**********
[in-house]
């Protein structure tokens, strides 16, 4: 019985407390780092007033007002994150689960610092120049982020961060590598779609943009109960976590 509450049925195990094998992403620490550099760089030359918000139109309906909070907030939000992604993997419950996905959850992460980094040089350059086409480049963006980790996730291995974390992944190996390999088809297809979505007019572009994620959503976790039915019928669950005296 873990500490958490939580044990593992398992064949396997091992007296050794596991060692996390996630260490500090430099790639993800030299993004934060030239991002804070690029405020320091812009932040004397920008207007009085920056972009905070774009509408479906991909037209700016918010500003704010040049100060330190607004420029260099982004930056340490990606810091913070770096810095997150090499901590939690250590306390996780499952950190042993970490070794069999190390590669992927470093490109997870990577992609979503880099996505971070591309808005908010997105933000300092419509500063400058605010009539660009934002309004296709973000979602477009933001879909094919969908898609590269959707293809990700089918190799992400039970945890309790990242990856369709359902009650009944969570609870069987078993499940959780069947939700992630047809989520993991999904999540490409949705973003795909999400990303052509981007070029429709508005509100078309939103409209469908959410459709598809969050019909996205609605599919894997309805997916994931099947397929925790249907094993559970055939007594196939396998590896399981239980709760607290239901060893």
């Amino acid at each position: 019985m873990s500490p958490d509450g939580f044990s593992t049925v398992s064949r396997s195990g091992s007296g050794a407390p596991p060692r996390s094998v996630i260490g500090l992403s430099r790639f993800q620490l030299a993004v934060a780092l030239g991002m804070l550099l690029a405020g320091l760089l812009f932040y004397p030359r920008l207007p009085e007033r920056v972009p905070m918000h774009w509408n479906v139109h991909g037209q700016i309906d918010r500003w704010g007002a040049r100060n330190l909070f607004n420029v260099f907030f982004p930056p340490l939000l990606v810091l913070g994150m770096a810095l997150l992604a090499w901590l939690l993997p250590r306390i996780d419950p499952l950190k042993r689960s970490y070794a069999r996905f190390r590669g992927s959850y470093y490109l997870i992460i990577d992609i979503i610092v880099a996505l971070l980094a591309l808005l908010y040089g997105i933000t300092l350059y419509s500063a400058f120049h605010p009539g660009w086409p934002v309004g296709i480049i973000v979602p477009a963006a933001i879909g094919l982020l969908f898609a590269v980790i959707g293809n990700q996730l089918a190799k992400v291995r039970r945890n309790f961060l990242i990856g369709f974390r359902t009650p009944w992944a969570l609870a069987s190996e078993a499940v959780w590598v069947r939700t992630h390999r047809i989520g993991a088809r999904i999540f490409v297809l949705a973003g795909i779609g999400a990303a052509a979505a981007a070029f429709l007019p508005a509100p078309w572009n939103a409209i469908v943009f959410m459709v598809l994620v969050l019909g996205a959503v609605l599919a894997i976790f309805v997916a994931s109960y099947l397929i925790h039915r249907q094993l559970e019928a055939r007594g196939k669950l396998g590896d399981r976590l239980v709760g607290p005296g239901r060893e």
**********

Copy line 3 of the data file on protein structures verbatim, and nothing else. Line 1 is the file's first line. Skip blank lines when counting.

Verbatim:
């Amino acid at each position: 019985m873990s500490p958490d509450g939580f044990s593992t049925v398992s064949r396997s195990g091992s007296g050794a407390p596991p060692r996390s094998v996630i260490g500090l992403s430099r790639f993800q620490l030299a993004v934060a780092l030239g991002m804070l550099l690029a405020g320091l760089l812009f932040y004397p030359r920008l207007p009085e007033r920056v972009p905070m918000h774009w509408n479906v139109h991909g037209q700016i309906d918010r500003w704010g007002a040049r100060n330190l909070f607004n420029v260099f907030f982004p930056p340490l939000l990606v810091l913070g994150m770096a810095l997150l992604a090499w901590l939690l993997p250590r306390i996780d419950p499952l950190k042993r689960s970490y070794a069999r996905f190390r590669g992927s959850y470093y490109l997870i992460i990577d992609i979503i610092v880099a996505l971070l980094a591309l808005l908010y040089g997105i933000t300092l350059y419509s500063a400058f120049h605010p009539g660009w086409p934002v309004g296709i480049i973000v979602p477009a963006a933001i879909g094919l982020l969908f898609a590269v980790i959707g293809n990700q996730l089918a190799k992400v291995r039970r945890n309790f961060l990242i990856g369709f974390r359902t009650p009944w992944a969570l609870a069987s190996e078993a499940v959780w590598v069947r939700t992630h390999r047809i989520g993991a088809r999904i999540f490409v297809l949705a973003g795909i779609g999400a990303a052509a979505a981007a070029f429709l007019p508005a509100p078309w572009n939103a409209i469908v943009f959410m459709v598809l994620v969050l019909g996205a959503v609605l599919a894997i976790f309805v997916a994931s109960y099947l397929i925790h039915r249907q094993l559970e019928a055939r007594g196939k669950l396998g590896d399981r976590l239980v709760g607290p005296g239901r060893e």